Outright Scams: What to Watch For and How to Tell If an Offer Is Legitimate
To those of us who are ethical, educated, and hard working, the idea of people calling themselves agents when they are untrained and simply out to scam another senior makes our blood boil.
The Internet has opened up many new ways for fraudulent travel agents, agencies, and clubs to swindle their unsuspecting customer. Fraudulent travel agencies and travel clubs usually advertise either through spam on the Internet or with classified ads in newspapers and fliers. The ads always offer ridiculously low prices, and they target a large but vulnerable group of seniors — usually those who want a cheap vacation.
These con artists use spam and fake websites to lure customers into handing over their cash. Their spam can be quite difficult to distinguish from advertising by genuine travel agencies. Think about the last time you saw an ad that caught your eye because of the cheap prices, but since you are discerning mature travelers in the Anthem Travel Club, you knew there was something wrong. Why? Because our club is about education, not selling a cruise or bus tour.
There is another kind of swindler hitting the seniors: this is one who promises a cheap group tour, whether it is a bus tour or a cruise. While technically not illegal, it is very misleading and potentially dangerous.
Remember: You are NOT on a senior-friendly group tour unless your concerns as a senior traveler are fully addressed:
- Do you need to walk slower?
- Do you have a medical condition that might require attention — before, during and after your trip?
- Do you need a wheelchair or other devices to get you on board a ship or through the airport?
- Are you a solo traveler?
- Do you have the right travel insurance? (A real travel agent will be able to help you with this and make sure you get the insurance you need.)
- Are events on board planned for you or for the mass market?
- Are there bathroom facilities around, and are you given ample time to use them?
- Do you have a professional tour manager with you to help you handle all your senior needs?
- And in the case of an emergency: do you have someone who is a Certified Special Needs Tour Director who has been working and traveling with you and knows you to help you?
Here are some stories of typical Senior rip-off situations:
- The scammers send emails or call and say something like, “You have won a cruise! Just call this number!” Or you are directed to call a number on their web site. You may even be thinking that you are talking to a cruise line. While you are holding to talk to someone, you rack up telephone fees, because you can be calling any were in the world. There are many people who look for the cheapest rate rather than go with a travel advisor, and the scammers know this. This happens more than you think — people give out their charge card numbers, and of course do not receive tickets but rather a huge credit card bill. With sophisticated design programs and easy access to hosting services, it is not hard to make a very official-looking website. It’s best to keep in mind the wise words of our mothers: “Honey, you cant get somethin’ for nothin’!”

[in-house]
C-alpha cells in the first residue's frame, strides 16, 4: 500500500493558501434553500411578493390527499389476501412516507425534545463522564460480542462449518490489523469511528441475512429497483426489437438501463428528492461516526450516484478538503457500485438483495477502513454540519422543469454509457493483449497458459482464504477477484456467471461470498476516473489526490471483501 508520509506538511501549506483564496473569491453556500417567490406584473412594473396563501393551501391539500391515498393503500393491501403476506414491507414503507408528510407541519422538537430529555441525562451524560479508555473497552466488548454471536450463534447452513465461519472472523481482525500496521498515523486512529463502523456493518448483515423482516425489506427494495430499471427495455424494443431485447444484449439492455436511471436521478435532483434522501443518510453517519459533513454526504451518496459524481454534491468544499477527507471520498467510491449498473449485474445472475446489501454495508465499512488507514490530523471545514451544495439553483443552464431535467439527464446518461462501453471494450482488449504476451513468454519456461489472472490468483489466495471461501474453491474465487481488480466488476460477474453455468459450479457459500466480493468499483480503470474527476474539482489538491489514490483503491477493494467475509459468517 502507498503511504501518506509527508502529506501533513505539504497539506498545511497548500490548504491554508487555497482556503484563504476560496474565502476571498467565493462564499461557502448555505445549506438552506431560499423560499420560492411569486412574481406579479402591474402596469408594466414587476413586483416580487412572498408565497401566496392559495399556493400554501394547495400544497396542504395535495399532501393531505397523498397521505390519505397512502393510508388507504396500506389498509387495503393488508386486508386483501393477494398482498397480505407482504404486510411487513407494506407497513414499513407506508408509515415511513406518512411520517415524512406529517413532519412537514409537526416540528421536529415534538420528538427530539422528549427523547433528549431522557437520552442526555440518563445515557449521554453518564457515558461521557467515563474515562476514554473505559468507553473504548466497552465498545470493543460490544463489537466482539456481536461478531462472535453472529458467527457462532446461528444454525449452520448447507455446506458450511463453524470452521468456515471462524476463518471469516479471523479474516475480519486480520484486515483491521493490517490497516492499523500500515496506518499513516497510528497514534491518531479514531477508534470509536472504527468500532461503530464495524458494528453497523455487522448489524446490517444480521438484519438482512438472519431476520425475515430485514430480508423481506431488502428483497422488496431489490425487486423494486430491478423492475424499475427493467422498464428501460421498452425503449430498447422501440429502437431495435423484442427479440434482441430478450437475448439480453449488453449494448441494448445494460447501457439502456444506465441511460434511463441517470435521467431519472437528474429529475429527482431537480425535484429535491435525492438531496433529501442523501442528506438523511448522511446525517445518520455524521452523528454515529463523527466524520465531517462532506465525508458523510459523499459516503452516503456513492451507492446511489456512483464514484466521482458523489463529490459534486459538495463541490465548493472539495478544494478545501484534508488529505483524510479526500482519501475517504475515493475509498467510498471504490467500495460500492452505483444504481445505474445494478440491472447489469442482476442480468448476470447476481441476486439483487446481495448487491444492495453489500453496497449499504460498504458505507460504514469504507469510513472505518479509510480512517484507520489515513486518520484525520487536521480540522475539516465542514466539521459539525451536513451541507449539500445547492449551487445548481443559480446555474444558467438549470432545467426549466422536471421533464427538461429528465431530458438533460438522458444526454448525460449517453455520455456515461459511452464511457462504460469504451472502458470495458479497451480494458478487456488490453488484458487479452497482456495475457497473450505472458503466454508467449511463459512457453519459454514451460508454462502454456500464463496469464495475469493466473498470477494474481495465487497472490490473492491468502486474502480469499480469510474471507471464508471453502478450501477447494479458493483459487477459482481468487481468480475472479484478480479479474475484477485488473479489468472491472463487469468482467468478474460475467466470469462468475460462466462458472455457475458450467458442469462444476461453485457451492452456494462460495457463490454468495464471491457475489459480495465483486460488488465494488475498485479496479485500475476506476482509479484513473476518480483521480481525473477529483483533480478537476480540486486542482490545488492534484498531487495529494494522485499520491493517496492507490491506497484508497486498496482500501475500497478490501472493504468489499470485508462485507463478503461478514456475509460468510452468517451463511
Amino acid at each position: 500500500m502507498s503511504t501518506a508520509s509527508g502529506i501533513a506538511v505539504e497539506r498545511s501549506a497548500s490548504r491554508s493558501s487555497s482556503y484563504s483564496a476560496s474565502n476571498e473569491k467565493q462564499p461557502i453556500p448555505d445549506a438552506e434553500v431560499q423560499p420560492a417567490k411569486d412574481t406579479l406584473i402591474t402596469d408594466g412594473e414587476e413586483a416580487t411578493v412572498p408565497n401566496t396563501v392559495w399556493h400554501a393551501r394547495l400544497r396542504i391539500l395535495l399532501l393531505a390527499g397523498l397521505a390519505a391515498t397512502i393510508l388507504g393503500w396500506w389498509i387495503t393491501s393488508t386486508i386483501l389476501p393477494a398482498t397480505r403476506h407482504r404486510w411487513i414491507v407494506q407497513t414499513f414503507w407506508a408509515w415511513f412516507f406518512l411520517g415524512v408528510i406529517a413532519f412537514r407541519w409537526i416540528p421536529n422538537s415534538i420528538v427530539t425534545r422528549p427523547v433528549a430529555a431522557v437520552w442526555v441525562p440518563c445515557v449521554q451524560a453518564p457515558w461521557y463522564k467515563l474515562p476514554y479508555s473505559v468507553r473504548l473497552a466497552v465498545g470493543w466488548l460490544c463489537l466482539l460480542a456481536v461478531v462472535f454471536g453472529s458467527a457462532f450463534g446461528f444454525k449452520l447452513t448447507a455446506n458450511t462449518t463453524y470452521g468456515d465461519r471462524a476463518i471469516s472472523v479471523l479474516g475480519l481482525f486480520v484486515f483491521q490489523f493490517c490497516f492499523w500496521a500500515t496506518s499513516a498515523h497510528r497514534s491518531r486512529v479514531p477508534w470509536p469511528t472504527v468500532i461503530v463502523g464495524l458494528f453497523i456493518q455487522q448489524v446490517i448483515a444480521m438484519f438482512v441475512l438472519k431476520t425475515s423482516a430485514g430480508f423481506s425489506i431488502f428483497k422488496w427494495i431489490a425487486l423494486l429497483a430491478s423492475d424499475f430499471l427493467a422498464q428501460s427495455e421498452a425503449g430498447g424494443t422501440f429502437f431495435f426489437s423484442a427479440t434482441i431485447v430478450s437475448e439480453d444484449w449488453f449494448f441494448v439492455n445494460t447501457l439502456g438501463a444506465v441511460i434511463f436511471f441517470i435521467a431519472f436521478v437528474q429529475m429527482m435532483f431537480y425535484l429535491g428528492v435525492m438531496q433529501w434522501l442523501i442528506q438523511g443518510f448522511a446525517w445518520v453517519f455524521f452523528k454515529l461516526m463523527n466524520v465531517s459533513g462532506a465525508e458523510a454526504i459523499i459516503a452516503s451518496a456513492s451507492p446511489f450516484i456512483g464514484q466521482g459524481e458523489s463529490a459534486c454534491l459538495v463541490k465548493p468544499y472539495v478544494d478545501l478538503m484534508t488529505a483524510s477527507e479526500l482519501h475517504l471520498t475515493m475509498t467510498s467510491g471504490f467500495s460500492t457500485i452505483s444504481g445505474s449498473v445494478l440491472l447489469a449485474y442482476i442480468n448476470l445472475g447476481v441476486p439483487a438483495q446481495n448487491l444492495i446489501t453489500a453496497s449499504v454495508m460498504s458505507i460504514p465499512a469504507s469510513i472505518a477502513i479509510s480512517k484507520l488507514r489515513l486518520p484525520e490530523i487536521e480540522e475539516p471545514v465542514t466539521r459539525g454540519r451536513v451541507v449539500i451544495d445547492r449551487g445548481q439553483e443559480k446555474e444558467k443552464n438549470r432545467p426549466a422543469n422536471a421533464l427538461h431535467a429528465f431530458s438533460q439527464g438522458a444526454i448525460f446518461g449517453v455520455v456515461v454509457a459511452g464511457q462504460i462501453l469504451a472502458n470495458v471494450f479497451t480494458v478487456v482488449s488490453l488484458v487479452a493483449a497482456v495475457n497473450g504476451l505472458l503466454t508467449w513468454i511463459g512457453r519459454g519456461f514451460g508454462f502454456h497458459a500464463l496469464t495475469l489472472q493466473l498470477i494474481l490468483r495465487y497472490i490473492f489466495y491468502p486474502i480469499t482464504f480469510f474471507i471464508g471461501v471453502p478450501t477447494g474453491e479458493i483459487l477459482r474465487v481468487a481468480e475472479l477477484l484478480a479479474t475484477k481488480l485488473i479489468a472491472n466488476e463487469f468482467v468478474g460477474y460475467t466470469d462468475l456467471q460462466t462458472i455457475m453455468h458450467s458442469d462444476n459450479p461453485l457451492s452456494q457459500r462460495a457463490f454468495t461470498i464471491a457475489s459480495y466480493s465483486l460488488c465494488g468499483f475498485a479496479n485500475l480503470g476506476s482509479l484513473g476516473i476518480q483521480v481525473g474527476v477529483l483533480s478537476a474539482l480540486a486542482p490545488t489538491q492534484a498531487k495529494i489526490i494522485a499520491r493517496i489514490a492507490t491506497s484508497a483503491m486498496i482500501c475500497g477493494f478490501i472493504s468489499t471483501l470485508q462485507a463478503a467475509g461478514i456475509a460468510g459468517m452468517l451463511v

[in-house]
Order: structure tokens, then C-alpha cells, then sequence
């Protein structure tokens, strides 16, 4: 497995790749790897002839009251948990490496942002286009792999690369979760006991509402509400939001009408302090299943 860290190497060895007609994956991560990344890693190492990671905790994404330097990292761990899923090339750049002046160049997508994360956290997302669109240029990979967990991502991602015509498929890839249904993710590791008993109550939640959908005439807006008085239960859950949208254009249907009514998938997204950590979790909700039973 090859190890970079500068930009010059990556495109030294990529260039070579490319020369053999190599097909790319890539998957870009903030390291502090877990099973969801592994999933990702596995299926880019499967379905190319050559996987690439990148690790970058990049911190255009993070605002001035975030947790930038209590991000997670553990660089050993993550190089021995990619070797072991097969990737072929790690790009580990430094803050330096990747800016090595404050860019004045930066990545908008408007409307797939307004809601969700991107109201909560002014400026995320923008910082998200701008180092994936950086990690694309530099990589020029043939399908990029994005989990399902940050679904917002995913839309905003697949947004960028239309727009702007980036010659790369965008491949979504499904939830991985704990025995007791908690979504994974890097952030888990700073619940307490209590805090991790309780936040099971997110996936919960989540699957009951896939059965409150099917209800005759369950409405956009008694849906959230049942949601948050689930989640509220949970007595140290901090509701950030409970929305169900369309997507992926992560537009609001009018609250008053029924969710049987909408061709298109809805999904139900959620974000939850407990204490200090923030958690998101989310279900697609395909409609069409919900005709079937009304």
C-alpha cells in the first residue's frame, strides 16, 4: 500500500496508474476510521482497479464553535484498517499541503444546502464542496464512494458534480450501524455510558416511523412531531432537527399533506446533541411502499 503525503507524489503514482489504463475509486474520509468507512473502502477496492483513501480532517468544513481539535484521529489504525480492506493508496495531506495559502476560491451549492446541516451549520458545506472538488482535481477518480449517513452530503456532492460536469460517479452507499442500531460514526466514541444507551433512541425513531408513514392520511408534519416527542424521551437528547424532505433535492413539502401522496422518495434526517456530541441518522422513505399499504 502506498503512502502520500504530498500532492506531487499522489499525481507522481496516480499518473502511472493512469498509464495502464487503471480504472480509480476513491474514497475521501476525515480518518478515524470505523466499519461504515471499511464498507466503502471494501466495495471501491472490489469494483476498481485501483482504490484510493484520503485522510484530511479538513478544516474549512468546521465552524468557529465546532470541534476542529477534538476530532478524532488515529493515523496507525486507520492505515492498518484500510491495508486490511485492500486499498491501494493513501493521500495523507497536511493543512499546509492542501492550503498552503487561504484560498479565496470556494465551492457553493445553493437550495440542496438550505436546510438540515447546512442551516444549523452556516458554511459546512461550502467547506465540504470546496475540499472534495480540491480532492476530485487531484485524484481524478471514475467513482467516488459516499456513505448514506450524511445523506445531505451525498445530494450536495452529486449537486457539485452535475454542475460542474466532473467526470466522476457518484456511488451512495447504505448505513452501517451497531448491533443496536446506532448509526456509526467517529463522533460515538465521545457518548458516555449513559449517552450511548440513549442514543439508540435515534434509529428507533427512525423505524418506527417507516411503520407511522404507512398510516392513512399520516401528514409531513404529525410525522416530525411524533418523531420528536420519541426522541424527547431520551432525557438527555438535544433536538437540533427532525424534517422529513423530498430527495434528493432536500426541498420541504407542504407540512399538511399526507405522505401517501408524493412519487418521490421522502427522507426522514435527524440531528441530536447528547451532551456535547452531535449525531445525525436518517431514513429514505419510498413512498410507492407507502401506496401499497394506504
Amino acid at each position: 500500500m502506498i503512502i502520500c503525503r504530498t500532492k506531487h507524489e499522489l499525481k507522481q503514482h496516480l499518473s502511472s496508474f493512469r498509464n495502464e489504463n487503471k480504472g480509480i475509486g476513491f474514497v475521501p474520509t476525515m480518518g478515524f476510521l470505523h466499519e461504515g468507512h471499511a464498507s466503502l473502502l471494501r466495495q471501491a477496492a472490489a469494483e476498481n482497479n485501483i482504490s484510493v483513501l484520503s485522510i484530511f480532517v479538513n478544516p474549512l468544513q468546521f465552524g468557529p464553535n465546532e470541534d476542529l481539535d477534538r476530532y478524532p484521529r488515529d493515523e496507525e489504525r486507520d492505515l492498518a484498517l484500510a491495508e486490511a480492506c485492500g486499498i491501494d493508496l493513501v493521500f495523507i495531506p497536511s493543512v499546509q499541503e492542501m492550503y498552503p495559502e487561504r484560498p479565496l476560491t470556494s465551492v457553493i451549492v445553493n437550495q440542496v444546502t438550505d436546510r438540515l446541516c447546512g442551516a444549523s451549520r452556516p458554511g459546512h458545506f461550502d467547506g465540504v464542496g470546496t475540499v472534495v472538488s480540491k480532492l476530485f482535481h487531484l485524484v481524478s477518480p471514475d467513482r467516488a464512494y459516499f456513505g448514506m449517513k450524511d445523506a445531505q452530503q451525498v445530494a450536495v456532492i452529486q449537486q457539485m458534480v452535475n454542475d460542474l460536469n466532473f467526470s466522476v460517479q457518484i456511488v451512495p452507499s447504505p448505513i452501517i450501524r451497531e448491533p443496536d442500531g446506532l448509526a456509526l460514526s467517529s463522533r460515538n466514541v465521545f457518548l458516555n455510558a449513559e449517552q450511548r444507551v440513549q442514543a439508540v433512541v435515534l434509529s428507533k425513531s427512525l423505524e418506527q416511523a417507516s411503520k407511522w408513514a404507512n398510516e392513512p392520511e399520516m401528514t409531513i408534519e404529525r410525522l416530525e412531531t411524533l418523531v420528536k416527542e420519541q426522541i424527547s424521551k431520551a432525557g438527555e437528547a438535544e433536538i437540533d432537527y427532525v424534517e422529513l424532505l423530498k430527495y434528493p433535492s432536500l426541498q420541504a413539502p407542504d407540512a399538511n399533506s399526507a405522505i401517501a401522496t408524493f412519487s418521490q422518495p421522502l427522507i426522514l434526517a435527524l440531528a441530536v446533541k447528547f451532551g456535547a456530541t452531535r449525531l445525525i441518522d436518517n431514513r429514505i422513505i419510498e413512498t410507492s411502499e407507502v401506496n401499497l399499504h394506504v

- Just the other day, someone came to me all excited, saying that she had won a free cruise on Royal Caribbean Cruise Line. All she has to do was call this number and put $59.00 on her charge card. I really believe she would have done it if we had not talked her out of it. Why would Royal Caribbean Cruise Line (or any cruise line) give a free cruise to her or anyone else?
- The other night someone came to me with a very unprofessional flier. First of all, it offered the entire package for $1499.00 per person — this included air fare (from where it did not say), four nights in a hotel at the destination (it did not specify which hotels), and a seven-night cruise. Even though this had all the clear markings of a scam, this person asked, “Can you get it cheaper for me?” Unfortunately, I had a margarita or two in me, and I said, “Who do you not want to pay — the captain of the ship or the captain of the plane?” Sometimes you get a senior moment!
- Be wary of any form of advertising, whether on the Internet, on TV, or in print, that gives few details and promises a lot for little or no money.
- Request written information on the total cost of the trip with all items included. If it is not listed, assume you will have to pay for it, especially if it is a budget company.
- It is easy to find the names of some of the worst companies by going to www.Complaints.com
As a member of The Signature Travel Network, and as an agent with years of experience traveling with seniors (and as one!), my goal is to provide the most incredible experiences for the most incredible value. The truth is, buying through a legitimate agent is not always going to be the cheapest. But it will be the best, the most fun, and the safest way to have your senior travel adventure.
What about you? Do you have any good travel-scam stories? Please share in the comments section below, you might just help one of your fellow travelers avoid an expensive scam!